A person from southern Colorado has died of the plague, the second person to die of the disease in the state this year.

The unidentified adult from Pueblo County likely died of the relatively rare septicemic form of the disease, said Christine Nevin-Woods, the medical officer for the Pueblo City-County Health Department. Officials believe the person likely was infected by fleas from a dead rodent or another animal.

In June, a 16-year-old star baseball player from northern Colorado also died of septicemic plague that wasn't detected until after he passed away. That's a relatively rare form of the plague that is difficult to diagnose because it isn't accompanied by the tell-tale swelling of lymph nodes seen in most plague cases.

Cases of the plague are rare in the United States and most common in the West. Deaths are even rarer. Nationally, an average of seven human plague cases is reported each year, although Colorado had eight on its own last year. The state has seen in a rise in the number of cases spread by small animals this year, including rabbit fever, after a wet spring created unusually lush vegetation that supported a boom in the animal population.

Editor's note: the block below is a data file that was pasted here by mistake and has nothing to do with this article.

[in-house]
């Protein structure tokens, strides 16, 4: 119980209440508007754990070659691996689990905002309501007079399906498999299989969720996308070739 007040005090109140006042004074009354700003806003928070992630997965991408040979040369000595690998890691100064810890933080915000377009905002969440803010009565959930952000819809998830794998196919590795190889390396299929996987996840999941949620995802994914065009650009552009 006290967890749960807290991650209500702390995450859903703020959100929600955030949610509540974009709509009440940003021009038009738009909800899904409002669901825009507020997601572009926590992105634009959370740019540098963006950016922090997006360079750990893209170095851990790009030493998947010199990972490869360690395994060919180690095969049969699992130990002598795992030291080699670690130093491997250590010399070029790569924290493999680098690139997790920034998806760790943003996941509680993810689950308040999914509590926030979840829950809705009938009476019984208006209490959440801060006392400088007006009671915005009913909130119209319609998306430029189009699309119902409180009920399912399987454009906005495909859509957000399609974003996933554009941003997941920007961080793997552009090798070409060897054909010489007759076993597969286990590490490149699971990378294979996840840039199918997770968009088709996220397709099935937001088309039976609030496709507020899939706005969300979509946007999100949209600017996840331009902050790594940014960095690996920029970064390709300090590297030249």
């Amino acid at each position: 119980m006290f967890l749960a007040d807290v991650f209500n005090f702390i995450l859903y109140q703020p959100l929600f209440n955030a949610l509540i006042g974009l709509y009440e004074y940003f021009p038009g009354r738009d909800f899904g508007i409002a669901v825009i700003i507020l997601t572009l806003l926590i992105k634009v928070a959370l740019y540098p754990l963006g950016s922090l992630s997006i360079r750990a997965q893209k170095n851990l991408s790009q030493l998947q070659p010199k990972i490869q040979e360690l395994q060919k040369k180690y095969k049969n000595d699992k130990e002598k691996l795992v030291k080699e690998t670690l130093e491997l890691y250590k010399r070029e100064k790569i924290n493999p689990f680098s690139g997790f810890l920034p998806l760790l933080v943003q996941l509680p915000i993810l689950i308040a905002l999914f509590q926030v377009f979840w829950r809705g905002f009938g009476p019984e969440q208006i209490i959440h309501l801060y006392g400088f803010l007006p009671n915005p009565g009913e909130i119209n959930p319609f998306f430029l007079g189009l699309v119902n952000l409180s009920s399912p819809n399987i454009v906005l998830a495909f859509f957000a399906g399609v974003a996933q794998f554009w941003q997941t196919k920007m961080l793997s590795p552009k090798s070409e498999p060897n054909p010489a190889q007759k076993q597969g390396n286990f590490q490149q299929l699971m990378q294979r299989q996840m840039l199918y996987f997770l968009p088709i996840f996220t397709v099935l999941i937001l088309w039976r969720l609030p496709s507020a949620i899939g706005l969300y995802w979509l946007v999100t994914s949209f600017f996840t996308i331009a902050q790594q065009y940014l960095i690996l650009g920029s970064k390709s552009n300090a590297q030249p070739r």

The most common form of the plague is bubonic, in which the infection spreads through the body's tissue into the lymphatic system, producing swelling. In septicemic plague, the bacteria directly enters the blood stream and, without the swelling, its symptoms of fever, chills and abdominal pain, can look like the flu.

The third and least common type is pneumatic plague, which involves pneumonia and is capable of spreading among people through coughing.

While all types can be treated and cured when antibiotics are given soon after infection, all of them are deadly when treatment is delayed.

Until this year, the last time someone died of the plague in the United States was in 2013 in New Mexico. Colorado's last previous plague death was in 2004. Both the New Mexico and that Colorado case were septicemic plague cases.